It is stated that the literature review demonstrated that interventions based on positive psychology were instrumental in increasing the level of happiness and well-being of the respondents, and helped reduce the symptoms of depression in these elderly individuals (Becker et al., 2016). The authors conclude that the use of positive psychology may be a promising approach to increasing the level of happiness of older people and reducing the depressive symptoms in them (Becker et al., 2016).

On the whole, it should be noted that the authors provide a thorough, high-quality literature review, and the articles which were scrutinized provide evidence that positive psychology can be effectual when used to increase happiness and reduce depression in persons of advanced age. It should also be pointed out that Sutipan et al. (2017) provide similar conclusions, also supporting the statement about the effectiveness of positive psychology interventions in promoting happy lives among elderly people.

Some Existing Implementations of Positive Psychology in Policy and Practice

Generally speaking, the findings of positive psychology have been implemented in practice around the world. In particular, the World Health Organization (WHO) is known to have developed and implemented a number of policies aimed at promoting active and positive aging among persons who live in different places of the world (WHO, n.d.). For instance, the document entitled Active Ageing: A Policy Framework provides a basis for formulating policies that should allow for enhancing the quality of life of the population of individuals of advanced age in a wide range of countries (WHO, n.d.).

This document defines the notion of active aging, discusses the challenges of various nature which are faced by elderly individuals, and suggests a number of approaches that might help these people address the difficulties related to aging and enjoy a greater quality of life as a result (WHO, n.d.). Another document on the website of WHO details the measures which are to be taken in an Australian city so as to improve the quality of life of the elderly individuals who live there; some findings of positive psychology can also be found to be utilized in the plan (“Positive Ageing Plan,” n.d.).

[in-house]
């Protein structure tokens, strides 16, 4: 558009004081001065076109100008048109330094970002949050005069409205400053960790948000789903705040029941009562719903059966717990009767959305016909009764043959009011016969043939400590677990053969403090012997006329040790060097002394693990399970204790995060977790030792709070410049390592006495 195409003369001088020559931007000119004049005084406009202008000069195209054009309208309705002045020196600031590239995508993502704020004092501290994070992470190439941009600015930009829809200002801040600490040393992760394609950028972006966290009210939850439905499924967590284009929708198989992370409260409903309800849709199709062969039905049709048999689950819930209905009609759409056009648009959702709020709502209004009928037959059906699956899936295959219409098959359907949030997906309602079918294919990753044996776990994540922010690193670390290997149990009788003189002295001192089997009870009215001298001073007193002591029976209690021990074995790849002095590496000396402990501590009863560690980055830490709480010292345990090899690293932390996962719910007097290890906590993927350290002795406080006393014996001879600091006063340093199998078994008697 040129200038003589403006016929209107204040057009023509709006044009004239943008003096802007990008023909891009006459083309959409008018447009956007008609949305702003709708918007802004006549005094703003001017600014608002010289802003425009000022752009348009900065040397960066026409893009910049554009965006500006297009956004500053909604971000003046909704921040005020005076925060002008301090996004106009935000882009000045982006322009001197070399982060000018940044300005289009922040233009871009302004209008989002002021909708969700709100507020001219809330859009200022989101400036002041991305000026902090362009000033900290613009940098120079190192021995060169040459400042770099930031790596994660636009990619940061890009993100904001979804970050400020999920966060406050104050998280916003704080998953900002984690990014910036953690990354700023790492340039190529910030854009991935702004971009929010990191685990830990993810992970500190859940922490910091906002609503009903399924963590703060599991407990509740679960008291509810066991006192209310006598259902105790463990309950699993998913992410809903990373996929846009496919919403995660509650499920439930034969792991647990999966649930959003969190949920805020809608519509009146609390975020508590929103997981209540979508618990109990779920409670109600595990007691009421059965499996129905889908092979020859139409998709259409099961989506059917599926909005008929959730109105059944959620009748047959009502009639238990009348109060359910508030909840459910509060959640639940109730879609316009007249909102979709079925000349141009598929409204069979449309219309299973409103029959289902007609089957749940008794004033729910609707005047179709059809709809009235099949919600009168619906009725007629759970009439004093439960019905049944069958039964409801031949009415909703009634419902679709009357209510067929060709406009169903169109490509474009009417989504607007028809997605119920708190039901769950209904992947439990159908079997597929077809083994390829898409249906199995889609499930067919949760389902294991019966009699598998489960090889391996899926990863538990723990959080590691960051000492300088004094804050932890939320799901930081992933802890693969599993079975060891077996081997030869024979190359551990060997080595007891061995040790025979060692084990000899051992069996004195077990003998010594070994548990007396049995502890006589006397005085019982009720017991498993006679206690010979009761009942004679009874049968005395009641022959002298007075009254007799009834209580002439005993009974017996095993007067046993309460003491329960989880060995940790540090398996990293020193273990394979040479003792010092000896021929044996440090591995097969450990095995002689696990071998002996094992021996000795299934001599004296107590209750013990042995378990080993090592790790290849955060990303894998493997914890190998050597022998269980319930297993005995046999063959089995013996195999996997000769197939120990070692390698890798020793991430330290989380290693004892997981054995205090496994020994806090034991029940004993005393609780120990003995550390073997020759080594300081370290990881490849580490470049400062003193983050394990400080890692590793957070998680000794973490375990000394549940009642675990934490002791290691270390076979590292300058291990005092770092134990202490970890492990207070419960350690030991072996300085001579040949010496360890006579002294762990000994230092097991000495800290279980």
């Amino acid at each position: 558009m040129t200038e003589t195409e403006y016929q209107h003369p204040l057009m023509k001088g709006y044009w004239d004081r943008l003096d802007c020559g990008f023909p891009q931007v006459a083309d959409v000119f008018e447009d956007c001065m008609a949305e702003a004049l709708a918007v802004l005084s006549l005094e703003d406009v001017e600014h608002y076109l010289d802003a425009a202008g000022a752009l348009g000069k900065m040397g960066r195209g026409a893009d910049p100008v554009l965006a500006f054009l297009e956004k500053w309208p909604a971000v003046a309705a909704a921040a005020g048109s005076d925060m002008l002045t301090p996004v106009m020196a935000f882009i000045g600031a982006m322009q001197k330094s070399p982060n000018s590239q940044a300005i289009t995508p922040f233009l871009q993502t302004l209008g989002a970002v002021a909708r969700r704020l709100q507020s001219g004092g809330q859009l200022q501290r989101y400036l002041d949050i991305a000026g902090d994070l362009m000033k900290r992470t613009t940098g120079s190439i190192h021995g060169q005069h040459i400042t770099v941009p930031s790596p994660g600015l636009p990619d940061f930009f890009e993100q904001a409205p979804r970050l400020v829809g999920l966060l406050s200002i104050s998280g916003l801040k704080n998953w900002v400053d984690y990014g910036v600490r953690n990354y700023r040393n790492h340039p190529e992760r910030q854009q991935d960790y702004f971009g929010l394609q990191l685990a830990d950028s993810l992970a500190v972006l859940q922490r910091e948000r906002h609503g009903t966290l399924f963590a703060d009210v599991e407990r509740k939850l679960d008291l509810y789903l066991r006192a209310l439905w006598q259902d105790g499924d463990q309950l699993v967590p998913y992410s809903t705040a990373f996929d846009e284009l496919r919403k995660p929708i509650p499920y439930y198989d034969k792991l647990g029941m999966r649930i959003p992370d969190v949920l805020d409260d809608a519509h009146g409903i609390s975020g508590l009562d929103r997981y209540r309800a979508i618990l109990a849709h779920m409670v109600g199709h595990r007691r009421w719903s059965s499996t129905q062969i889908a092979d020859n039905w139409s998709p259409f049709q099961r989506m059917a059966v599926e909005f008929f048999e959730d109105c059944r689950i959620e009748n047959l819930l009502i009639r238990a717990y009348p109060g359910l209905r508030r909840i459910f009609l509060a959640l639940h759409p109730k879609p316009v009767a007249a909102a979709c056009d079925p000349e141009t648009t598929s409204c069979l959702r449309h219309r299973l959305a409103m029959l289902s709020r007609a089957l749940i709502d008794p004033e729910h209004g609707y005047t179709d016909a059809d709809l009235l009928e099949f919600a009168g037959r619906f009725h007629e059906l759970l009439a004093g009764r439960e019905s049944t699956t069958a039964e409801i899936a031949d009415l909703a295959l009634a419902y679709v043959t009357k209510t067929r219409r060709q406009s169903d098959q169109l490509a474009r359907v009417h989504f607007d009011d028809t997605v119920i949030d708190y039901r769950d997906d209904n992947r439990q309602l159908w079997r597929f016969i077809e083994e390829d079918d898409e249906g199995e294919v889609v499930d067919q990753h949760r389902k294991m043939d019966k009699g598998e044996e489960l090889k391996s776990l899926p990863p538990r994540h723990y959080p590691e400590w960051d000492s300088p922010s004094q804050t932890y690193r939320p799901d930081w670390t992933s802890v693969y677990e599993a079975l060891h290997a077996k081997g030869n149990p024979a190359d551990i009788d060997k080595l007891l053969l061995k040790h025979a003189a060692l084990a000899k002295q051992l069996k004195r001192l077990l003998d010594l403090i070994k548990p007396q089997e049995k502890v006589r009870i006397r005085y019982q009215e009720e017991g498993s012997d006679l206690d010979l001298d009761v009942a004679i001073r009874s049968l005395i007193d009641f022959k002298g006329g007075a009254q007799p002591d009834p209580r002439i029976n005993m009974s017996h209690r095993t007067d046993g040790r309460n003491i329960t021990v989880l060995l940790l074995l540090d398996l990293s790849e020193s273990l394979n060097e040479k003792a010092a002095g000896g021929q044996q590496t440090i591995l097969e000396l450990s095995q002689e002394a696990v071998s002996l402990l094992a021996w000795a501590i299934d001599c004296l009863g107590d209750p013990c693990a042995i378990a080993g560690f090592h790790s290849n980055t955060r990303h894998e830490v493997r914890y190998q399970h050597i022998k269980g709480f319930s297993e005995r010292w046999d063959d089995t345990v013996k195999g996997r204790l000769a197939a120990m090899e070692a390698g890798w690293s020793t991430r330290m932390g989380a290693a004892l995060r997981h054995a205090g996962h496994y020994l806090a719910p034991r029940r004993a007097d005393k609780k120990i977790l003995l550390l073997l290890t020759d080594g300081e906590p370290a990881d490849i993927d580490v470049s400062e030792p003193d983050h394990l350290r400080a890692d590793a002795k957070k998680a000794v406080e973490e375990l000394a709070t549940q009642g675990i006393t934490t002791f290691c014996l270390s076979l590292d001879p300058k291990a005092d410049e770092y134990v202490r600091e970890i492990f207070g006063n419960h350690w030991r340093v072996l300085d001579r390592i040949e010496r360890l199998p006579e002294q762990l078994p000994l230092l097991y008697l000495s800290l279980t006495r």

Thus, on the whole, positive psychology has been used in practice by various governmental and international organizations so as to provide recommendations and develop and implement measures aimed at increasing the quality of life of older people. It can be hoped that these efforts have been effectual in improving the outcomes for persons of advanced age.

Conclusion

In conclusion, it should be noted that positive psychology allowed for perceiving the advanced age from a new point of view, as a natural stage of a person’s life, rather than simply looking at it via the prism of the diseases and health issues that the elderly individuals usually experience. Studies illustrate that interventions based on positive psychology may be rather effective in enhancing the level of happiness of older people, and reducing the magnitude of adverse psychological states they often have, such as depression or anxiety.

Some policies based on the findings of positive psychology have been developed and implemented so as to improve the lives of persons of advanced age and address their problems throughout the world. Therefore, it can be concluded that positive psychology has had a positive impact on improving the lives of elderly people, and can be used further for the same purpose.

References

Becker, N. B., João, K. A. D. R., de Jesus, S. N., Bonança, J., & Martins, R. (2016). Perspectives from positive psychology in older adults: Brief literature review. Journal of Spatial and Organizational Dynamics, 4(1), 21-29.

Boehm, J. K., & Kubzansky, L. D. (2012). The heart’s content: The association between positive psychological well-being and cardiovascular health. Psychological Bulletin, 138(4), 655-691.

De Lima Argimon, I. I., Esteves, C. S., Cerutti, F., Mosquera, J. J. M., & Stobäus, C. D. (2015). How to get better aging, bet on positive psychology. Psychology, 6(14), 1855-1860.

DuBois, C. M., Beach, S. R., Kashdan, T. B., Nyer, M. B., Park, E. R., Celano, C. M., & Huffman, J. C. (2012). Positive psychological attributes and cardiac outcomes: Associations, mechanisms, and interventions. Psychosomatics, 53(4), 303-318.

. (n.d.). Web.

Proyer, R. T., Gander, F., Wellenzohn, S., & Ruch, W. (2014). Positive psychology interventions in people aged 50-79 years: Long-term effects of placebo-controlled online interventions on well-being and depression. Aging & Mental Health, 18(8), 997-1005.

Ramírez, E., Ortega, A. R., Chamorro, A., & Colmenero, J. M. (2014). A program of positive intervention in the elderly: Memories, gratitude and forgiveness. Aging & Mental Health, 18(4), 463-470.

Sutipan, P., Intarakamhang, U., & Macaskill, A. (2017). The impact of positive psychological interventions on well-being in healthy elderly people. Journal of Happiness Studies, 18(1), 269-291.

World Health Organization. (n.d.). . Web.

World Health Organization. (2017). What is “active ageing”? Web.